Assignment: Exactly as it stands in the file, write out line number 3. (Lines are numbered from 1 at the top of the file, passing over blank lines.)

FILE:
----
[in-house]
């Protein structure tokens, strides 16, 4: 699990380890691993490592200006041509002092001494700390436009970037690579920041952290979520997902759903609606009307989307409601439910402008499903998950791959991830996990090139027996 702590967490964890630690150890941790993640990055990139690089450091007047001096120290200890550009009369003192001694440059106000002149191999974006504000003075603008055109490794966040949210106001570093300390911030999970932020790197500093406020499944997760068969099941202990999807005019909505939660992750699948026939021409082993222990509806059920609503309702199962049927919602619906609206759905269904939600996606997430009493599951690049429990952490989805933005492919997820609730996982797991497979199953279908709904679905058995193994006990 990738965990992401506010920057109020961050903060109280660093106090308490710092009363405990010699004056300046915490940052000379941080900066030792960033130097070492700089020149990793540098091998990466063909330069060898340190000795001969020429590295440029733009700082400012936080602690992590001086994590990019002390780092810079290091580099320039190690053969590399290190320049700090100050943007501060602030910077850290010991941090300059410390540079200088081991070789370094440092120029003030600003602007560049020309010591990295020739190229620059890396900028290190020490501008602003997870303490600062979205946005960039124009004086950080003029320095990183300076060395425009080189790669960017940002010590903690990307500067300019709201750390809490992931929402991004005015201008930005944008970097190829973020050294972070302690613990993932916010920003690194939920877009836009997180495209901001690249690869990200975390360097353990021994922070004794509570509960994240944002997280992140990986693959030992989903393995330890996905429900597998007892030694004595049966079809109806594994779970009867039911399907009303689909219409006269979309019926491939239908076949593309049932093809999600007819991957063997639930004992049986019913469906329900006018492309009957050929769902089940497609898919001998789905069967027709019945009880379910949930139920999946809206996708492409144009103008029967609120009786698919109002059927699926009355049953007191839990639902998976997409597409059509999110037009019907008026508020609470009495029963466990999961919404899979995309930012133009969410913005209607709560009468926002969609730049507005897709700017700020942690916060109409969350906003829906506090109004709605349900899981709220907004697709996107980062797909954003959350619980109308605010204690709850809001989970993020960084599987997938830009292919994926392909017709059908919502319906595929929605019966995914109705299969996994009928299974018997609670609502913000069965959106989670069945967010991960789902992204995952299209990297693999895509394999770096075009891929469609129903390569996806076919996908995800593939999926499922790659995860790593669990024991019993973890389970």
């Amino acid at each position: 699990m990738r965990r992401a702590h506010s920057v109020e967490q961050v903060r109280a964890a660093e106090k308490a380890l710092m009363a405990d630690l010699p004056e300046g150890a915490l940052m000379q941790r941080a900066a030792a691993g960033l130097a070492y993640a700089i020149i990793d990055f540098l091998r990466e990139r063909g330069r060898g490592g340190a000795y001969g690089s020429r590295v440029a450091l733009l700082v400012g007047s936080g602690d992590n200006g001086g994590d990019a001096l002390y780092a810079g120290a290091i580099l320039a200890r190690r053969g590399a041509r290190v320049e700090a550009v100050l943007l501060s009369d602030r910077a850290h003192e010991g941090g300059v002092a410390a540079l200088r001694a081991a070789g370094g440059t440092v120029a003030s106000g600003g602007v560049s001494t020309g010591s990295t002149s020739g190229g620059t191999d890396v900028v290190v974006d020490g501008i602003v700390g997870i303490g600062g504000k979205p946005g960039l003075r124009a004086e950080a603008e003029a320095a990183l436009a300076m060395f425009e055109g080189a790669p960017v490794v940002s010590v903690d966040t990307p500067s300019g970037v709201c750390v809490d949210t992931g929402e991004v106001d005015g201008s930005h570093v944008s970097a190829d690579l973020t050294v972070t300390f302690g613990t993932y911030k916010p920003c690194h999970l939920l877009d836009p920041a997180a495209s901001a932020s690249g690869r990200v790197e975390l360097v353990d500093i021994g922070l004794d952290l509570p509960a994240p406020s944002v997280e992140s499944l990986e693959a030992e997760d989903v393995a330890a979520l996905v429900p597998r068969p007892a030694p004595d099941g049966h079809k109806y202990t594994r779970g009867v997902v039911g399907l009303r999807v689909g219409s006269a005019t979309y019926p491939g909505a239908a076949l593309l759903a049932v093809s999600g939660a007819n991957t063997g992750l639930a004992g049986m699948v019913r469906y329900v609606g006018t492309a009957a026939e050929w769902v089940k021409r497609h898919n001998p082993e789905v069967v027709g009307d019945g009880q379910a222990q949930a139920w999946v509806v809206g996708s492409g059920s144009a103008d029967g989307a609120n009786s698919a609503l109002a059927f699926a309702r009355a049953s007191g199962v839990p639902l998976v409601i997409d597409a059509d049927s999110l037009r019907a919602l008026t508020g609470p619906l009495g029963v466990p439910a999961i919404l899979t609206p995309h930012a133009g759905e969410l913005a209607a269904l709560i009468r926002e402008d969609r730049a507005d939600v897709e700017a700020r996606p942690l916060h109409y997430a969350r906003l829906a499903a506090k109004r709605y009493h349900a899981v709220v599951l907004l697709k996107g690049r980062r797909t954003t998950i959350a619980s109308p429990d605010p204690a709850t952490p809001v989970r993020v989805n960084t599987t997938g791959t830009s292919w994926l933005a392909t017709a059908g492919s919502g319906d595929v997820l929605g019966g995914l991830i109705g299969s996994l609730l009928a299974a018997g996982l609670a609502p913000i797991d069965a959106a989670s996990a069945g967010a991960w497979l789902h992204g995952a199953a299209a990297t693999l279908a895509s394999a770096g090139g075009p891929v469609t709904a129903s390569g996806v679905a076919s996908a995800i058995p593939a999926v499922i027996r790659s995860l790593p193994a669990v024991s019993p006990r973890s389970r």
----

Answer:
């Amino acid at each position: 699990m990738r965990r992401a702590h506010s920057v109020e967490q961050v903060r109280a964890a660093e106090k308490a380890l710092m009363a405990d630690l010699p004056e300046g150890a915490l940052m000379q941790r941080a900066a030792a691993g960033l130097a070492y993640a700089i020149i990793d990055f540098l091998r990466e990139r063909g330069r060898g490592g340190a000795y001969g690089s020429r590295v440029a450091l733009l700082v400012g007047s936080g602690d992590n200006g001086g994590d990019a001096l002390y780092a810079g120290a290091i580099l320039a200890r190690r053969g590399a041509r290190v320049e700090a550009v100050l943007l501060s009369d602030r910077a850290h003192e010991g941090g300059v002092a410390a540079l200088r001694a081991a070789g370094g440059t440092v120029a003030s106000g600003g602007v560049s001494t020309g010591s990295t002149s020739g190229g620059t191999d890396v900028v290190v974006d020490g501008i602003v700390g997870i303490g600062g504000k979205p946005g960039l003075r124009a004086e950080a603008e003029a320095a990183l436009a300076m060395f425009e055109g080189a790669p960017v490794v940002s010590v903690d966040t990307p500067s300019g970037v709201c750390v809490d949210t992931g929402e991004v106001d005015g201008s930005h570093v944008s970097a190829d690579l973020t050294v972070t300390f302690g613990t993932y911030k916010p920003c690194h999970l939920l877009d836009p920041a997180a495209s901001a932020s690249g690869r990200v790197e975390l360097v353990d500093i021994g922070l004794d952290l509570p509960a994240p406020s944002v997280e992140s499944l990986e693959a030992e997760d989903v393995a330890a979520l996905v429900p597998r068969p007892a030694p004595d099941g049966h079809k109806y202990t594994r779970g009867v997902v039911g399907l009303r999807v689909g219409s006269a005019t979309y019926p491939g909505a239908a076949l593309l759903a049932v093809s999600g939660a007819n991957t063997g992750l639930a004992g049986m699948v019913r469906y329900v609606g006018t492309a009957a026939e050929w769902v089940k021409r497609h898919n001998p082993e789905v069967v027709g009307d019945g009880q379910a222990q949930a139920w999946v509806v809206g996708s492409g059920s144009a103008d029967g989307a609120n009786s698919a609503l109002a059927f699926a309702r009355a049953s007191g199962v839990p639902l998976v409601i997409d597409a059509d049927s999110l037009r019907a919602l008026t508020g609470p619906l009495g029963v466990p439910a999961i919404l899979t609206p995309h930012a133009g759905e969410l913005a209607a269904l709560i009468r926002e402008d969609r730049a507005d939600v897709e700017a700020r996606p942690l916060h109409y997430a969350r906003l829906a499903a506090k109004r709605y009493h349900a899981v709220v599951l907004l697709k996107g690049r980062r797909t954003t998950i959350a619980s109308p429990d605010p204690a709850t952490p809001v989970r993020v989805n960084t599987t997938g791959t830009s292919w994926l933005a392909t017709a059908g492919s919502g319906d595929v997820l929605g019966g995914l991830i109705g299969s996994l609730l009928a299974a018997g996982l609670a609502p913000i797991d069965a959106a989670s996990a069945g967010a991960w497979l789902h992204g995952a199953a299209a990297t693999l279908a895509s394999a770096g090139g075009p891929v469609t709904a129903s390569g996806v679905a076919s996908a995800i058995p593939a999926v499922i027996r790659s995860l790593p193994a669990v024991s019993p006990r973890s389970r």